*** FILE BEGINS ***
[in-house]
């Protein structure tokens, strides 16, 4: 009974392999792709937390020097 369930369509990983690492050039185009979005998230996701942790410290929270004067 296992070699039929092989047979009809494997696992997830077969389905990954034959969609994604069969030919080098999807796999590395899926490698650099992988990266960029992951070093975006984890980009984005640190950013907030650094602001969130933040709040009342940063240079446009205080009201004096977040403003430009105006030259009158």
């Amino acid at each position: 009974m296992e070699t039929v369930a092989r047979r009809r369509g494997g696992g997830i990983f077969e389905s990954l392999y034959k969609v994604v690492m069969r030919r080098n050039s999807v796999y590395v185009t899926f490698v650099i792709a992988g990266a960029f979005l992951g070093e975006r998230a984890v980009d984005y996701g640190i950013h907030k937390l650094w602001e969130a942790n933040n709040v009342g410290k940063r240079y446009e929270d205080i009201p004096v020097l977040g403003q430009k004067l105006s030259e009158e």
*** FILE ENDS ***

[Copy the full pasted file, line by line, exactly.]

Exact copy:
[in-house]
């Protein structure tokens, strides 16, 4: 009974392999792709937390020097 369930369509990983690492050039185009979005998230996701942790410290929270004067 296992070699039929092989047979009809494997696992997830077969389905990954034959969609994604069969030919080098999807796999590395899926490698650099992988990266960029992951070093975006984890980009984005640190950013907030650094602001969130933040709040009342940063240079446009205080009201004096977040403003430009105006030259009158």
């Amino acid at each position: 009974m296992e070699t039929v369930a092989r047979r009809r369509g494997g696992g997830i990983f077969e389905s990954l392999y034959k969609v994604v690492m069969r030919r080098n050039s999807v796999y590395v185009t899926f490698v650099i792709a992988g990266a960029f979005l992951g070093e975006r998230a984890v980009d984005y996701g640190i950013h907030k937390l650094w602001e969130a942790n933040n709040v009342g410290k940063r240079y446009e929270d205080i009201p004096v020097l977040g403003q430009k004067l105006s030259e009158e």